Kent-Walsh, J., & Binger, C., (2013). Fundamentals of the ImPAACT Program. Perspectives on Augmentative and Alternative Communication. April, 2013, 51-61 downloaded November 2016 https://www.researchgate.net/publication/260124160_Fundamentals_of_the_ImPAACT_Program
Kent-Walsh, J., Binger, C., & Hasham, Z. (2010). Effects of parent instruction on the symbolic communication of children using AAC during storybook reading. American Journal of Speech-Language Pathology, 19, 97–107.
Kent-Walsh, J., & McNaughton, D. (2005). Communication partner instruction in AAC: Present practices and future directions. Augmentative and Alternative Communication, 21, 195–204.
Lancioni, G.E., O’Reilly, M.F., Seedhouse, P., Furniss, R., & Cunha, B. (2000). Promoting independent task performance by persons with severe developmental disabilities through a new computer-aided system. Behavior Modification 24,5, 700-718.
Lancioni, G.E., O’Reilly, M.F., Van den Hof, E., Furniss, R., Seedhouse, P. & Rocha, N. (1999). Task instructions for persons with severe intellectual disability: Reducing the number of instruction occasions after the acquisition phase. Behavioral Interventions 14, 199-211.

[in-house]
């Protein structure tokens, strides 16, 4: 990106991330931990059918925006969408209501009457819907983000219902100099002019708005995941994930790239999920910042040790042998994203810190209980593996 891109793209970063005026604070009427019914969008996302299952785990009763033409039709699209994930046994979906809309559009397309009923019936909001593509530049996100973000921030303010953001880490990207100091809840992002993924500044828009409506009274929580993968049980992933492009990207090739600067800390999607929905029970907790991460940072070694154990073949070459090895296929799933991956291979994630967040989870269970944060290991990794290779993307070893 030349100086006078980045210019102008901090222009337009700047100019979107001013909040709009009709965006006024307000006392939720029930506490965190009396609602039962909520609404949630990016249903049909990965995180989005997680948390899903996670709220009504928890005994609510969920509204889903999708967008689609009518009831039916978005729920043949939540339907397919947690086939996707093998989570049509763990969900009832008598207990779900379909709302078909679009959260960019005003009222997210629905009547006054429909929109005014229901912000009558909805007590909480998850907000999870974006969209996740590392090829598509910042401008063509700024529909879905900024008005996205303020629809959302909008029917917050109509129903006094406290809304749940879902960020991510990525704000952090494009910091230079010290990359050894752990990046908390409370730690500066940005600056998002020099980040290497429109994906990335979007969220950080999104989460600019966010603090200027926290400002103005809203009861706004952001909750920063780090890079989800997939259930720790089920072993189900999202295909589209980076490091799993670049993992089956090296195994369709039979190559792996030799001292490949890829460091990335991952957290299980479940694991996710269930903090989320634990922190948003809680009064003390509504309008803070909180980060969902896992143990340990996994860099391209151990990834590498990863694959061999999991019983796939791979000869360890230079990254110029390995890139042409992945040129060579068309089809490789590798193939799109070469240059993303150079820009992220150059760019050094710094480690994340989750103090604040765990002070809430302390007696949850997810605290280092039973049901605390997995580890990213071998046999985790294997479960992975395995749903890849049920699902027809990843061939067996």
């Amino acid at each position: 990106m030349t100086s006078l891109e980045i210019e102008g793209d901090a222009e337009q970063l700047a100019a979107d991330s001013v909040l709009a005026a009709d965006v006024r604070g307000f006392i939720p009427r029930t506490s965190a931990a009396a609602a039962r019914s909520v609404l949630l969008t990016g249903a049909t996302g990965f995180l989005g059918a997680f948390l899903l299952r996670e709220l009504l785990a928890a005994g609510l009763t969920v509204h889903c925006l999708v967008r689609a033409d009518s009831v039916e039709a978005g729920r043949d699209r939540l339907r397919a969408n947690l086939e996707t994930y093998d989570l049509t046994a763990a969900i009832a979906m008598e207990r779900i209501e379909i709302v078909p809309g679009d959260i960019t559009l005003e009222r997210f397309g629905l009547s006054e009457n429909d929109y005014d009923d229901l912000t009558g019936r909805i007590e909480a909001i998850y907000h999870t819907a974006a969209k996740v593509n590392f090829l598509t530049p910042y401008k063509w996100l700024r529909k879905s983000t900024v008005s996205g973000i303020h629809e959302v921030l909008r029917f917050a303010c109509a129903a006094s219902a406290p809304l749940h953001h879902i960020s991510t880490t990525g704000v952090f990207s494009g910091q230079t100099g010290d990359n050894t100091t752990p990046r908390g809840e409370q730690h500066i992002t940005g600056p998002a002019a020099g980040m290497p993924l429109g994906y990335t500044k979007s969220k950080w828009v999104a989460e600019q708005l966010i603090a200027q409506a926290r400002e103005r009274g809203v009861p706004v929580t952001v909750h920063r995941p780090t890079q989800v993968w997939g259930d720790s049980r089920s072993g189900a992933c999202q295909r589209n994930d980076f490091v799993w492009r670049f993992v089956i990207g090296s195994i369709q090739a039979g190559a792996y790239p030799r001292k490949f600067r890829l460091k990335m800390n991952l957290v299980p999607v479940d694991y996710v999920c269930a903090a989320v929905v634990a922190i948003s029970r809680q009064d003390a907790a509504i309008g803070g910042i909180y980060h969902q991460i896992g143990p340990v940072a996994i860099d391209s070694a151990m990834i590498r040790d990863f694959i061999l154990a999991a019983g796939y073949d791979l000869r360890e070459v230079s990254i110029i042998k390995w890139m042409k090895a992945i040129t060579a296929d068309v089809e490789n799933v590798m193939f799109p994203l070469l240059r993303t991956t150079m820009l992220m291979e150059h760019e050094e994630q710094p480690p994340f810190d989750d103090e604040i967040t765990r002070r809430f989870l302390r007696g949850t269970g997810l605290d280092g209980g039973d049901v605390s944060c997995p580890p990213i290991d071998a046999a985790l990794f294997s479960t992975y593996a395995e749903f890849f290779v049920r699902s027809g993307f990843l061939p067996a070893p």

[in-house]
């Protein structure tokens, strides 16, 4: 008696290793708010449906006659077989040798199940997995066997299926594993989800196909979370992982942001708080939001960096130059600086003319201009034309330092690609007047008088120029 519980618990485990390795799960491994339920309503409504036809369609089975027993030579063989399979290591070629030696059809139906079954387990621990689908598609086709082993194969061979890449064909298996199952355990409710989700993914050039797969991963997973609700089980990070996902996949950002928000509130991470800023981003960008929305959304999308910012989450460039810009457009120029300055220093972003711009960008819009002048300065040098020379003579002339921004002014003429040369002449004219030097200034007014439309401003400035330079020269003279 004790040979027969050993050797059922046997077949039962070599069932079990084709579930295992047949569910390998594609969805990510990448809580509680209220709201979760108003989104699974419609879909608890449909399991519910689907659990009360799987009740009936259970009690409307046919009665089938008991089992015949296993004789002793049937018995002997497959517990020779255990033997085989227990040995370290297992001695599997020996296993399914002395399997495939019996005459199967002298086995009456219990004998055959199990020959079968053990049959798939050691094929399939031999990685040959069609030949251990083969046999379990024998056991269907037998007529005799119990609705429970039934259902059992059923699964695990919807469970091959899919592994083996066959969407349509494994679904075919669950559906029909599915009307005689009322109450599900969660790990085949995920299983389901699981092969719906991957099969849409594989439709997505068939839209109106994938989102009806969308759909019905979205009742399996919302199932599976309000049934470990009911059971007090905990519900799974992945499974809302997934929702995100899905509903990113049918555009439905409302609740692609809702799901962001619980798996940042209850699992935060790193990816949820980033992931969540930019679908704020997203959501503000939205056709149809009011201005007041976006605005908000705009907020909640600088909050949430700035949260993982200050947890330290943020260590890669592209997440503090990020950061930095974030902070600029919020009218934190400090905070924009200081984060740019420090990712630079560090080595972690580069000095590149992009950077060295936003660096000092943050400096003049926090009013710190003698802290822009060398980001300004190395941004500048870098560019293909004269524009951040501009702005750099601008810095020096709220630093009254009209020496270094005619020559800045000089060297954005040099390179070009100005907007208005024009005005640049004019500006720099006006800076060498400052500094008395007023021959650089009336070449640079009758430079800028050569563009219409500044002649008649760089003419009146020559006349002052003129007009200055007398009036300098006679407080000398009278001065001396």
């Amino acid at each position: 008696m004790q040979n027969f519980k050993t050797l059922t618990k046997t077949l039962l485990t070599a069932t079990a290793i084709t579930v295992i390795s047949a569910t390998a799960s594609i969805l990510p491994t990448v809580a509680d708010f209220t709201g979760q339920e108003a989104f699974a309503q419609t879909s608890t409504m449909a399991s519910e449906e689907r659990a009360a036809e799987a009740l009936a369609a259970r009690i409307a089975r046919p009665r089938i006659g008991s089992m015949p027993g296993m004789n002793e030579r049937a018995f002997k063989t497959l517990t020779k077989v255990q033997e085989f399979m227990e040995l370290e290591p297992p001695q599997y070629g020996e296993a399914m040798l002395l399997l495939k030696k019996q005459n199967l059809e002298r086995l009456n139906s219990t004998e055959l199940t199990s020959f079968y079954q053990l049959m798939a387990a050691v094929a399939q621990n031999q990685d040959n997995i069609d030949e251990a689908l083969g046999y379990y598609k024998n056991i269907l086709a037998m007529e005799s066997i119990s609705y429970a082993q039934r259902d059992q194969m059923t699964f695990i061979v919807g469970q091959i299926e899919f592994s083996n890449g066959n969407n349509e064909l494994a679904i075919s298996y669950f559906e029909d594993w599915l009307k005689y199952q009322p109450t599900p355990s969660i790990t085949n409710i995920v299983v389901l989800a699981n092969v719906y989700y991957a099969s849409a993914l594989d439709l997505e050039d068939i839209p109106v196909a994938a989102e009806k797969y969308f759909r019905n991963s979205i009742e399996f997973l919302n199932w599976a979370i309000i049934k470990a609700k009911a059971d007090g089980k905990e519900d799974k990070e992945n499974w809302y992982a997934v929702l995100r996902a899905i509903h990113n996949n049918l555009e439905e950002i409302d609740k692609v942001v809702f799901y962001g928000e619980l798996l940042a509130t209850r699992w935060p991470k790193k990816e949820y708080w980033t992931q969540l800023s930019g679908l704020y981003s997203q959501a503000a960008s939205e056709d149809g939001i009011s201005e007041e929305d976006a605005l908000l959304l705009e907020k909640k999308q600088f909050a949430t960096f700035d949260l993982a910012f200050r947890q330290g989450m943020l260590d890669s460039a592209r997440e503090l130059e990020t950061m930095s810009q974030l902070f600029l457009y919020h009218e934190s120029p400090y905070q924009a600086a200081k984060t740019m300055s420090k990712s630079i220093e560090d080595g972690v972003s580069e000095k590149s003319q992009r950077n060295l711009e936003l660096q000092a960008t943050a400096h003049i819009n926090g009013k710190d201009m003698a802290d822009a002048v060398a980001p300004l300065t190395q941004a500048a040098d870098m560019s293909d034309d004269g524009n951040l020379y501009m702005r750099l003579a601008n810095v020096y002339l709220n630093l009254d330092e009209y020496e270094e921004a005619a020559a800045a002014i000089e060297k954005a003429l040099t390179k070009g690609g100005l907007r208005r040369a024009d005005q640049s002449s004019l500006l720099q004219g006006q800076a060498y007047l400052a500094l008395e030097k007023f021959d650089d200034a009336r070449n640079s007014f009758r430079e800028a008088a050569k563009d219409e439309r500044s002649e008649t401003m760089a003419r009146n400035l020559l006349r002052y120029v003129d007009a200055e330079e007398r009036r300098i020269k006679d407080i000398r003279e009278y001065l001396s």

Lancioni, G.E., Van den Hof, E., Boelens H, Rocha, N., & Seedhouse, P. (1998). A computer based system providing pictorial instructions and prompts to promote task performance in persons with severe developmental disabilities. Behavioral Interventions 13, 111-122.
Li, H., & Hamel, C. M. (2003). Writing issues in college students with learning disabilities: A synthesis of the literature from 1990 to 2000. Learning Disability Quarterly, 26(1), 29-46.
Light, J., Collier, B., & Parnes, P. (1985). Communicative interaction between young nonspeaking physically disabled children and their primary caregivers: Part 1: Discourse patterns. Augmentative and Alternative Communication, 1, 74–83.
Light, J., Roberts, B., DImarco, R., & Greiner, N. (1998). Augmentative and alternative communication to support receptive and expressive communication for people with autism. Journal of Communication Disorders, 31, 153-180.
MacArthur, C. A., & Cavalier, A. R. (2004). Dictation and Speech Recognition Technology as Test Accommodations. Exceptional Children, 71(1), 43-58.
MacArthur, C.A., Graham, S., Schwartz, S.S., & Schafer, W.D. (1995). Evaluation of a writing instruction model that integrated a process approach, strategy instruction, and word processing. Learning Disability Quarterly 18(4), 278-291.
Maccini. P., Gagnon, J., & Hughes, C. (2002). Technology-based practices for secondary students with learning disabilities. Learning Disabilities Quarterly, 25, 9, 247-261.